Past perfect doesn't necessarily have to refer to two actions, but rather can compare to an action (in the past) which is completed prior to some other (past) point in time which can be specified but also which can be implied. See:
past per·fect /ˈˌpast ˈpərfəkt/ adjective
1. (of a tense) denoting an action completed prior to some past point of time specified or implied, formed in English by had and the past
participle, as in he had gone by then. - Google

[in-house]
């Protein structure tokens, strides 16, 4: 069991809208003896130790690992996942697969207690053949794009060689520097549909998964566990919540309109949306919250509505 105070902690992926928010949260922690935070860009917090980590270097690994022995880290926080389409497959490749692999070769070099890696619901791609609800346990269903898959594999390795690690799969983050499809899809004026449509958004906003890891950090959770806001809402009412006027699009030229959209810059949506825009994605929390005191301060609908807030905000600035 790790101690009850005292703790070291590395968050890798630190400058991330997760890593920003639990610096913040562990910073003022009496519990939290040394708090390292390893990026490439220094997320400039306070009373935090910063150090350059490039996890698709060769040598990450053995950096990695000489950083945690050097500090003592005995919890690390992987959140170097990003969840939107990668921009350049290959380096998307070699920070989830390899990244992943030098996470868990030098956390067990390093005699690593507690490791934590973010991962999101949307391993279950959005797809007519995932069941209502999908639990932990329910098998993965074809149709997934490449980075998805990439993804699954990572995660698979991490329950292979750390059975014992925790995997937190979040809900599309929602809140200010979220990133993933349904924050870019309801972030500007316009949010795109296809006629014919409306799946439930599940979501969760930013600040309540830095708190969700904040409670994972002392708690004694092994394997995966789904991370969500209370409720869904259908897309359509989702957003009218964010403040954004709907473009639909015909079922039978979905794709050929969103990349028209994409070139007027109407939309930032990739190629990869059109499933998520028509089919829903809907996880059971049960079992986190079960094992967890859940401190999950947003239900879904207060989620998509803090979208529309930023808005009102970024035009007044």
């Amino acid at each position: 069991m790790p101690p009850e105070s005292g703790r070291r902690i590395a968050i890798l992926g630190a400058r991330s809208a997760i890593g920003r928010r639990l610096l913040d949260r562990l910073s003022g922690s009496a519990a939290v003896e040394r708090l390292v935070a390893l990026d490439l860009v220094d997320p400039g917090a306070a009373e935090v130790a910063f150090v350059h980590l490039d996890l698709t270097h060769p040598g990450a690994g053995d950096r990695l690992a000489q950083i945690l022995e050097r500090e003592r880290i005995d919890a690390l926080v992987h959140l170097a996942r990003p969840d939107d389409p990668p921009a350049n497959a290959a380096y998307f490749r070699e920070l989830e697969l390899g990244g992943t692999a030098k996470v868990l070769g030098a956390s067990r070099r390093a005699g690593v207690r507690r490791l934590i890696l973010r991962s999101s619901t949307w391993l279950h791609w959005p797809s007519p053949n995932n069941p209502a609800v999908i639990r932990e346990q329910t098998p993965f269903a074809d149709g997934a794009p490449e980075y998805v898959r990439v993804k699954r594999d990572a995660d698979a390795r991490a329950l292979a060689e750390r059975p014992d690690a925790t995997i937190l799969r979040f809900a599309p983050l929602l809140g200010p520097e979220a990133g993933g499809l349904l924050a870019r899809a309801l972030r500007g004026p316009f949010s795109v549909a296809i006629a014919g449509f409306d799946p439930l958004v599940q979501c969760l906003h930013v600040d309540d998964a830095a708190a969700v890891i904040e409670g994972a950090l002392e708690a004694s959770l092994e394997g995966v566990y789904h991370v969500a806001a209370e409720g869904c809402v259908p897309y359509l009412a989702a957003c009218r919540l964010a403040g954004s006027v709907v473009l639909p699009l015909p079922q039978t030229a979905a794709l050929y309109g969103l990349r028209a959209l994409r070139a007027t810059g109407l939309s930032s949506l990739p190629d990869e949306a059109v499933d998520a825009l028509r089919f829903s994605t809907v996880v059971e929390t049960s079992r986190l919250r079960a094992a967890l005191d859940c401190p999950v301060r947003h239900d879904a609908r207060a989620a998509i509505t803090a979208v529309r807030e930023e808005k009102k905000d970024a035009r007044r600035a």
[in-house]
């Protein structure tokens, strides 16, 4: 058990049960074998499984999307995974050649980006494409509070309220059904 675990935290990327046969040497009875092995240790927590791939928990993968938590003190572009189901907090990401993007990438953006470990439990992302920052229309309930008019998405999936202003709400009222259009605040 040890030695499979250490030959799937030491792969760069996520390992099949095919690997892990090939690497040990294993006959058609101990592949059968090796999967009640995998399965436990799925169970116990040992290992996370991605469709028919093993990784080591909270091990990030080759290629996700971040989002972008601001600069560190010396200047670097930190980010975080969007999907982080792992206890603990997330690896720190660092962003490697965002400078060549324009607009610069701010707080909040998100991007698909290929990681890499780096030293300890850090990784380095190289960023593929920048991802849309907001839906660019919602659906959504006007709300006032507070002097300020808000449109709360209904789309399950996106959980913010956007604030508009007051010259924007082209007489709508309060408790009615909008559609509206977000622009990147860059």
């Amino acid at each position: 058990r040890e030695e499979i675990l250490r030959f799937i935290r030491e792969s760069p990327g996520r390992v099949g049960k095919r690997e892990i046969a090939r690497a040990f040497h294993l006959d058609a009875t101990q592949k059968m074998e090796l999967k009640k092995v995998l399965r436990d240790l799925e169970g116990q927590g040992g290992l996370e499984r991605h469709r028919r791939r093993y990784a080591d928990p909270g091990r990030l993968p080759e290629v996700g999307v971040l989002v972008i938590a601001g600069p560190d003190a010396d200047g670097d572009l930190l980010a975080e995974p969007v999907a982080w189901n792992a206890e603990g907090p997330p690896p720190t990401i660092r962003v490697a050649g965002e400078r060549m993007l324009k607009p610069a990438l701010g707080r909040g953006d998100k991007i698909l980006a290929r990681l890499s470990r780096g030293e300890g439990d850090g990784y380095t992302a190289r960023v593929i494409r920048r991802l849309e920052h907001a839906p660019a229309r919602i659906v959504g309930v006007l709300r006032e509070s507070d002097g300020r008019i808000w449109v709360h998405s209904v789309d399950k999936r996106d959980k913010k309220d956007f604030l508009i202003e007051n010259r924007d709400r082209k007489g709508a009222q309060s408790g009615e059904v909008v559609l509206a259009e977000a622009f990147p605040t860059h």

Look at the example sentence above, "he had gone by then." - there is no specific other action in that sentence, but clearly one is implied.
That is why the sentence you give may be correct, because in context of surrounding sentences there may be another past event which is implied in this sentence, and the reason for using the past perfect form is to show that these events are being compared.